Where the heck have The Killers been for the past five years? Chris Schulz tries to find out.

We're at the end of our phone conversation. I'm about to say goodbye. I thought Brandon Flowers had said everything he had to say.

That's when the affable front man decides to drop a killer line, the best from today's entire interview.

"Absence makes the heart grow fonder," declares Flowers, pausing only to say goodbye before hanging up the phone to TimeOut.


They may be his last words to us - but they're telling ones.

That's because it's been five years since his band of Las Vegas misfits The Killers last released an album.

And it's been another eight since they last performed in New Zealand.

It's been a long wait to see the once-giant stadium rockers in action again, and fans have indeed been wondering the heck they've been.

But that changes this week when The Killers release Wonderful Wonderful, their seriously relevant and surprisingly good fifth record, on Friday.

To go with it, they've got plans to play a three-date New Zealand tour in April.

It's their biggest here yet, with shows in Auckland, Wellington and Christchurch.

It's a big album backed by major tour plans. But things are different now. Rock is hard sell right now. The Killers recently performed at Lollapalooza alongside Chance the Rapper, Lorde and DJ Snake.

Flowers is well aware of this. "We know that the landscape has changed," he says.

To buck the trend that's seen peers like Kings of Leon and The Black Keys disappear, The Killers nabbed producer Jacknife Lee, known for adding electronic flourishes to bands like Bloc Party, Weezer and Kasabian.

His hands are all over Wonderful Wonderful, with songs like Tyson Vs Douglas, The Calling and The Man landing with a sprightly kick, finally giving those juicy big hits from The Killers' 2004 debut Hot Fuss a run for their money.

Flowers heaps praise of Lee for making Wonderful Wonderful what it is. "We were able to figure out how to be a band in 2017, and I think he really helped guide us in that direction," he says.

But dig a little deeper and you'll find things haven't been that wonderful for Flowers at all. He admits the album's title is a little misleading.

"It's not as cheery as the record title suggests ... It sheds some light on things that I kept in the dark before," admits Flowers. "My life has been a rollercoaster ride for the last little while."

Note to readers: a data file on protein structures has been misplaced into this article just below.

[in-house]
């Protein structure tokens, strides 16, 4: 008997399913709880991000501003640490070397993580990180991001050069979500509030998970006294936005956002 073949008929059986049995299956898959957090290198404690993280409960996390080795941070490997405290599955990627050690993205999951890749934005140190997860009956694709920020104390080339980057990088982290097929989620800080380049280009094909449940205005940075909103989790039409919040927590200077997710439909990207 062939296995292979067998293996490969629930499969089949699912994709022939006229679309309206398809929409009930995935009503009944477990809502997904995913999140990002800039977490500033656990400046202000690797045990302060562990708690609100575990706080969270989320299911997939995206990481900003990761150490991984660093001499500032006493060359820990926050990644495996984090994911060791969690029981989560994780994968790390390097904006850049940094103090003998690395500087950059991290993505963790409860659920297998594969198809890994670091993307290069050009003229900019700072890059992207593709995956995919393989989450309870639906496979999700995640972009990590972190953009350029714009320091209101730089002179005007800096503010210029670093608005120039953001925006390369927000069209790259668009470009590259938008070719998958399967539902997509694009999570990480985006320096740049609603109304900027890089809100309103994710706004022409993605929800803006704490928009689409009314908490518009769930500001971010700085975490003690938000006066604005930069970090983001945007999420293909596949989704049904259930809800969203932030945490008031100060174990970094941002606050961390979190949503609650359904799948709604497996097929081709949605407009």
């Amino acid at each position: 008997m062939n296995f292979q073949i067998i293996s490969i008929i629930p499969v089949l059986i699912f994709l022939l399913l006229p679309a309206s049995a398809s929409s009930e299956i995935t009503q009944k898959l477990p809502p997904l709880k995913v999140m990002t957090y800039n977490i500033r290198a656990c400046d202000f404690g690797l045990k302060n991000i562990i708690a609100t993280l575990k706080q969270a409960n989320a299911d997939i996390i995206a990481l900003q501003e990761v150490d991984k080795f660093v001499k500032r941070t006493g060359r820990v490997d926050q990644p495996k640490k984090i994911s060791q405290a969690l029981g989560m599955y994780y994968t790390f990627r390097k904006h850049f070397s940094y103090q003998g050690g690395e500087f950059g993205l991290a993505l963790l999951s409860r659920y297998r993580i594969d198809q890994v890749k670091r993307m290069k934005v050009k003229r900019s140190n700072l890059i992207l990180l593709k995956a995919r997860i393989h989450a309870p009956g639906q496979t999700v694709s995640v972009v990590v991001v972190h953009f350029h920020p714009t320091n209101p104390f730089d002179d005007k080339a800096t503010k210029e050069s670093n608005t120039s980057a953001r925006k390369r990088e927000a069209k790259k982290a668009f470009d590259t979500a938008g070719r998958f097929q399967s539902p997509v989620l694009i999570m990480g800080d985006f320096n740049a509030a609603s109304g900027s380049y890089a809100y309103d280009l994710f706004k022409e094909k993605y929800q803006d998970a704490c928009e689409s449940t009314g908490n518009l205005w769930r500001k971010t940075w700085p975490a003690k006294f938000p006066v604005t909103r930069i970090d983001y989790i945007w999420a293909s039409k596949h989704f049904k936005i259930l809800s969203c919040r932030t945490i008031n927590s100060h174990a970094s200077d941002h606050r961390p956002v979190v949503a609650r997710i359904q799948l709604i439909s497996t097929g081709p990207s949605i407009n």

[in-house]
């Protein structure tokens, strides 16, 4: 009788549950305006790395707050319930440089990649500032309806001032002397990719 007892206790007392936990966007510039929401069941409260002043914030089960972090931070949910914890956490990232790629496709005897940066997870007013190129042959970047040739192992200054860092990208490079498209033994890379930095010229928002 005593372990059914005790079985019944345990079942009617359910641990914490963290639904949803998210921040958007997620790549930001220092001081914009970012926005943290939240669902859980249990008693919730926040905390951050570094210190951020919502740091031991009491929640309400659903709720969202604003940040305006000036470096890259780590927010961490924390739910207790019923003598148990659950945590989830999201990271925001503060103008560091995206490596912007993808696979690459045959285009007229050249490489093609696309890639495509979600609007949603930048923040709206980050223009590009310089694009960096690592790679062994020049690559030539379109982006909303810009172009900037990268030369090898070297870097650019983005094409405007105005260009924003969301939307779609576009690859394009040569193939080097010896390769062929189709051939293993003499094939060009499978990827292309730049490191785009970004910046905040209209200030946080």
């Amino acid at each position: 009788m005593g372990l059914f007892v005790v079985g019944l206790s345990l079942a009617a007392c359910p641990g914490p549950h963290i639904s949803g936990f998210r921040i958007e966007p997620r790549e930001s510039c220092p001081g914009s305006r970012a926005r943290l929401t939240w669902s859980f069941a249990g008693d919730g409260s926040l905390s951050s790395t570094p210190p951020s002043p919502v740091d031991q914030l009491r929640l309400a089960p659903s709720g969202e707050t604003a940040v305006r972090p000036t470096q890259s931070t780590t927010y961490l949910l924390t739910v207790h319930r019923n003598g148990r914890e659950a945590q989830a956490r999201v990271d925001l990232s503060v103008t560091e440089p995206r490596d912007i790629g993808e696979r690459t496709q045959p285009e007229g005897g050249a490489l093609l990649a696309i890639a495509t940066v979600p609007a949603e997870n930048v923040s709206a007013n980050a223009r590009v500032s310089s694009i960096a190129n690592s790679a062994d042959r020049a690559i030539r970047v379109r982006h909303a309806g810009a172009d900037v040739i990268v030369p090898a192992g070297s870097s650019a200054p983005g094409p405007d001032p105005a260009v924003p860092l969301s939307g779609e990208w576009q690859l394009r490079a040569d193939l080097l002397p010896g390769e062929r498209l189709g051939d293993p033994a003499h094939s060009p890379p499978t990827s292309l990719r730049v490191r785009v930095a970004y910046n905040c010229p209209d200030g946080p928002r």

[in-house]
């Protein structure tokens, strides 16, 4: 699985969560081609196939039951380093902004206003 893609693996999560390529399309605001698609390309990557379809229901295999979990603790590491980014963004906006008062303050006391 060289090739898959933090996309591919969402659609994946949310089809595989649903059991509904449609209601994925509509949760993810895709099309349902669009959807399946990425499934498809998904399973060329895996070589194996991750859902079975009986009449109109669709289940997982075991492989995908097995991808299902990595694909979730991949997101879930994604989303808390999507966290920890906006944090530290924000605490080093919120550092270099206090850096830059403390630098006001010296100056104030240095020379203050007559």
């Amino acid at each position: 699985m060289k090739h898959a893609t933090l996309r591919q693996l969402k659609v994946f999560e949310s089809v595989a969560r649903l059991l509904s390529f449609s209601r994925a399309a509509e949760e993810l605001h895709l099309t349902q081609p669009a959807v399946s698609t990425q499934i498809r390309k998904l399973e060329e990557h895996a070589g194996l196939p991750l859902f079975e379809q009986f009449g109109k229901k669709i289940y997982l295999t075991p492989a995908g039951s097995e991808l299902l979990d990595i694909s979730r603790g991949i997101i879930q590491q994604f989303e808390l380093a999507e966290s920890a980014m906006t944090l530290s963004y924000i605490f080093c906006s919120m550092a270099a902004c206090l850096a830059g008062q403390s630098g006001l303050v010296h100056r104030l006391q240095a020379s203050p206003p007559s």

A little prodding soon reveals why. The album is inspired by his wife's struggle with Complex PTSD, a mental illness caused by multiple traumatic experiences.

Flowers says her illness only emerged recently, and has had a major impact on their life together with their three children.

Making Wonderful Wonderful, he says, helped the couple cope with her recovery.

"It was a pretty healing experience for me and my wife because I would have to run lyrics by her and make sure she was okay with them," he says.

"She's very much at the centre of the record."

That means there's a lot more at stake for Flowers. This time it's personal. He felt nervous about presenting his lyrics to his band mates, tentative about letting them know what his they meant, revealing why he felt so strongly about certain songs.

"We had some discussions that we wouldn't normally have because there may be a song on the record that I felt pretty passionately about, and they weren't sure why," he says.

"The pieces started to fit together ... and it made it easier for everyone to understand."

That's not the only turmoil. Half of The Killers - guitarist Dave Keuning and bassist Mark Stoermer - have decided they don't want to tour this time around, and they'll be replaced by regulars fill-ins for the Wonderful Wonderful tour, including those New Zealand dates.

A lot of change, a lot of struggle. Flowers believes it combined to help inspire the best Killers records yet.

And as that final comment to TimeOut reveals, he's quietly confident about it.

"I love the record. There are some really emotional and uplifting moments. I think I've written better than I ever have," he says.

"I'm anxious, but I'm pretty optimistic about it. I'm excited for people to hear the whole thing."

That sounds wonderful.

Who: Brandon Flowers from The Killers
What: New album, Wonderful Wonderful, out tomorrow
Also: Playing Auckland's Spark Arena on April 20, Wellington's TSB Arena on April 21 and Christchurch's Horncastle Arena on April 24